Tuesday, May 27, 2008

Photography: Understandin White Blance (WB)

I m going to cover white balance in this post or as i like to call it WB, just because its shorter and its often a term that is use amongst us lazy photographer that type alot.

There are several reason why we adjust the WB but to keep it simple its because:

You want to get the right most accurate colors in your image - plane and simple

Why would you want to get the colors right?

I think most of us have noticed that sometimes if you take a shot under different light condition the shot ends up looking differently, the main color of the image just doesn't look right. This is because your WB is set to a condition which your are not shooting in so to speak.

Lets get down to business. Lets learn how to adjust our WB

Different digital cameras have a different way or button or you have to go into the menu to change the WB, but no matter what camera you are using the settings or words used to describe the WB mean the same thing. So what are the preset avaliable? And what do they mean?

Auto - this is where the camera makes a best guess on a shot by shot basis. You’ll find it works in many situations but it’s worth venturing out of it for trickier lighting.

Incandescent - this mode is usually symbolized with a little bulb and is for shooting indoors, especially under tungsten (incandescent) lighting (such as bulb lighting). It generally cools down the colors in photos.

- this compensates for the ‘cool’ light of fluorescent light and will warm up your shots.

Daylight/Sunny - not all cameras have this setting because it sets things as fairly ‘normal’ white balance settings.

- this setting generally warms things up a touch more than ‘daylight’ mode.Flash - the flash of a camera can be quite a cool light so in Flash WB mode you’ll find it warms up your shots a touch.

- the light in shade is generally cooler (bluer) than shooting in direct sunlight so this mode will warm things up a little.That covers it pretty nicely.

Now i m going to be honest with you i don't mess around with WB a lot. I often have it set to auto. This is because my camera is pretty good at guessing out the WB and as i shoot in RAW i can always adjust the WB afterwards, so its not that big of an issue for me, but then again i do adjust it and take a picture and if it doesn't look good no matter what i try i will adjust the WB and see if it looks better or more similar to what i m seeing. Note that WB needs to be change back and this is a setting that will be "saved" on your camera until you change it back to what ever you want.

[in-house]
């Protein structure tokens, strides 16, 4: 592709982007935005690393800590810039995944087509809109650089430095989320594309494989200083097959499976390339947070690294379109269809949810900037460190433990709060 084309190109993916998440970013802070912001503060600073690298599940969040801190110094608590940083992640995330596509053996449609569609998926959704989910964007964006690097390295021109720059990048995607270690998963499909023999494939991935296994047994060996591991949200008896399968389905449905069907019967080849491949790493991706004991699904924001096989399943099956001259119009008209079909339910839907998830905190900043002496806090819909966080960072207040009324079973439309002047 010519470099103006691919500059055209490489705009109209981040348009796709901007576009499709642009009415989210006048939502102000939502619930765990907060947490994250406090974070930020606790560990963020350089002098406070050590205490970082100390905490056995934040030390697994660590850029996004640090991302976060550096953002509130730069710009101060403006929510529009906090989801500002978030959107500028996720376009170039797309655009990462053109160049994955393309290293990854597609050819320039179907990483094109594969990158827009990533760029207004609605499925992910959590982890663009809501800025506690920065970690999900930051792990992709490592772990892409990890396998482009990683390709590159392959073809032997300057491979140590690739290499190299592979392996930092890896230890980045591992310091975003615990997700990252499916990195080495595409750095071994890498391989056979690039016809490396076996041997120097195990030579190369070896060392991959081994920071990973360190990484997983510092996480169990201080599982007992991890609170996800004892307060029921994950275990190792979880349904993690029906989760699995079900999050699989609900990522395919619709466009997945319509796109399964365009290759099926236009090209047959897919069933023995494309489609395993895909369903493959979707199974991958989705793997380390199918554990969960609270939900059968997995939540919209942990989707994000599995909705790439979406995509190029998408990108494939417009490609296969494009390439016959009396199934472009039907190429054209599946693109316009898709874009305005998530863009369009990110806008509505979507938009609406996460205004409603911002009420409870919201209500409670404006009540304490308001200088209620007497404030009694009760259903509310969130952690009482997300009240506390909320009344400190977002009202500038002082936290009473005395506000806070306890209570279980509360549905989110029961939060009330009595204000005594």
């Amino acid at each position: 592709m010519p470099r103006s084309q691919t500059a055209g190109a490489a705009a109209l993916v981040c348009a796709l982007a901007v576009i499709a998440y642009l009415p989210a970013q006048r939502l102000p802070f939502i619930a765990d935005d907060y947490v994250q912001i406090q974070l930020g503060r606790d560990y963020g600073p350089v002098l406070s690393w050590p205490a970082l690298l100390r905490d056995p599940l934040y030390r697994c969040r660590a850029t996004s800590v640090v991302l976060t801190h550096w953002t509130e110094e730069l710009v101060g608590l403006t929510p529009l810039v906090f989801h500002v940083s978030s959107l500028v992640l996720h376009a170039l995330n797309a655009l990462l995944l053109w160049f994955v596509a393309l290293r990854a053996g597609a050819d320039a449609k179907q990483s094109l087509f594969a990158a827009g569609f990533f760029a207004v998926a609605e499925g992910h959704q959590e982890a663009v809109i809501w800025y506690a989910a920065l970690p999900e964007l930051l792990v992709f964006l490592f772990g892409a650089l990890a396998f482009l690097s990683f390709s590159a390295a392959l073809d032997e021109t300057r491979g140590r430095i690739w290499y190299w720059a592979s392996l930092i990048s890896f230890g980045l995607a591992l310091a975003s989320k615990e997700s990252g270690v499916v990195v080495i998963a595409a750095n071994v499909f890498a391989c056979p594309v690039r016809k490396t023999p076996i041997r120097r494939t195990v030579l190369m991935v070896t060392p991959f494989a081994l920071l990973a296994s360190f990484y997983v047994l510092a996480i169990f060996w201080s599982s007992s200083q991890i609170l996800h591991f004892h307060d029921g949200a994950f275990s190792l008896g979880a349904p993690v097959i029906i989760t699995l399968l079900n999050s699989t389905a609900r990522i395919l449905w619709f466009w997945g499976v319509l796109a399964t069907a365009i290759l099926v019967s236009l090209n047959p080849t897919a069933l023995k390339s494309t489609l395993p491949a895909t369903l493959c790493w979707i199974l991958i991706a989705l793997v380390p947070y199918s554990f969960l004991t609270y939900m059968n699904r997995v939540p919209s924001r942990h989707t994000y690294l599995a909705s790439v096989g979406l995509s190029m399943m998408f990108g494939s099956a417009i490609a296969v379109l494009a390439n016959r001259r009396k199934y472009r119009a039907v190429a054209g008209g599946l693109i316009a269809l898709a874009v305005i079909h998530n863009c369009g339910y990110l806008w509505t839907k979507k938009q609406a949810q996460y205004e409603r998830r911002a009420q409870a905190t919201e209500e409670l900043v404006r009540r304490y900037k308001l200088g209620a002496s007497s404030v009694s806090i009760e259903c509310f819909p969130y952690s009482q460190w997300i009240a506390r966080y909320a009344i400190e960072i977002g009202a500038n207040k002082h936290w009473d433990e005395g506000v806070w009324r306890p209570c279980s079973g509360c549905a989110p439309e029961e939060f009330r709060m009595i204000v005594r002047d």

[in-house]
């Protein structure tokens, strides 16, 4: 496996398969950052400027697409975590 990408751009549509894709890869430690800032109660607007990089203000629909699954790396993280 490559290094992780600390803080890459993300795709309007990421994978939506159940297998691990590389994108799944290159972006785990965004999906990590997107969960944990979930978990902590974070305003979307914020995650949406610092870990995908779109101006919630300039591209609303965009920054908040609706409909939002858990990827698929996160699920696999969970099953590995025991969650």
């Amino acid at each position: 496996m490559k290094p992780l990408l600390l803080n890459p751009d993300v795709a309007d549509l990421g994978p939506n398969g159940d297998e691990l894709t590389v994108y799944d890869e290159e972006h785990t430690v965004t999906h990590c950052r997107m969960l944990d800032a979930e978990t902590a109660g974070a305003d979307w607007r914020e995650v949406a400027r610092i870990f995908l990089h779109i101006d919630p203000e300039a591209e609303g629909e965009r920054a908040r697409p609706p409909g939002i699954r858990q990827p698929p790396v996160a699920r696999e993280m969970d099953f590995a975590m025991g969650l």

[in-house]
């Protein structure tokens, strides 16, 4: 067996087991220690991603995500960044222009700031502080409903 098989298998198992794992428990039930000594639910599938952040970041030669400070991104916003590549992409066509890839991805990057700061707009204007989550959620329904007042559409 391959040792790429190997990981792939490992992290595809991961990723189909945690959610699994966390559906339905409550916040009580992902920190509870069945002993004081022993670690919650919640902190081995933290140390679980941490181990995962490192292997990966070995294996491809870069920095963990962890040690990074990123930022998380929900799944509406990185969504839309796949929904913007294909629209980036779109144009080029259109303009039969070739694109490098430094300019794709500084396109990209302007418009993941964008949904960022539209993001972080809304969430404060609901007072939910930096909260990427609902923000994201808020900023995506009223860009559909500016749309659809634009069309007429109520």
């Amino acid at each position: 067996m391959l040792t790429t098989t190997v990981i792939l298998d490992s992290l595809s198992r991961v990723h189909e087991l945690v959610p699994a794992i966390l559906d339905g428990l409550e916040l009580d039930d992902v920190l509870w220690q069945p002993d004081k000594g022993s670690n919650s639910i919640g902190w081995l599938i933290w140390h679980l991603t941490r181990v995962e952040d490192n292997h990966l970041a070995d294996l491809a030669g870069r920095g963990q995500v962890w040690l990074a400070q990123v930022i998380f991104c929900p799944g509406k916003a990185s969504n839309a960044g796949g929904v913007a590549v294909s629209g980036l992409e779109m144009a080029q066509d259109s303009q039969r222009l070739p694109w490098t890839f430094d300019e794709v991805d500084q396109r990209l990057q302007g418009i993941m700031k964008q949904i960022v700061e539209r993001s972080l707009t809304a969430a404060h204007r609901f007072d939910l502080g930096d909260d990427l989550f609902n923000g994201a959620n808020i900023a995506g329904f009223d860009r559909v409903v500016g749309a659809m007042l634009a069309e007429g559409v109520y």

But if i was going to do a whole shoot of indoors shot and i shoot in auto and i notice that its not really working out i would set the WB to what looks the best to save me time in the post processing work. Auto WB works almost perfectly in outdoors conditions if you ask me.

Of course you can work with WB to make a picture warmer or cooler if you want, which can add alot of feeling to the image overall.

There is also a manual WB settings on most DSLR's, and this can come in handy when the preset are really working. This is something i haven't tried yet but i do find myself fine tuning the WB in CameraRAW often.

To set a manual WB, take a look at your manual or do a quick google search on the camera model and manual WB you should find it rather fast. But in the end just use what looks good to u.

Here are some example of the affect of WB, some shots taken indoors with the only thing coming in as a light was the sun.

Camera: Nikon D40x
Lens: 18-55mm f/3.5-5.6 at 24mm
Shutter Speed: Not important (but constant)
Aperture: Not important (but constant)
Mode: Manual
Image Quality: JPEG, fine size small

Note that as i shot in JPEG, adjusting the WB isn't going to work.




Direct Sunlight:




Judging from these photos with no post processing what so ever not even a crop, i have to say the WB preset that came the closest to getting it right was actually the Auto WB. But then again its not perfect, if i was going to shoot this seriously i would have done it in RAW and adjusted the WB.

I think that pretty much covers the basics, hope it helped some of you to understand WB

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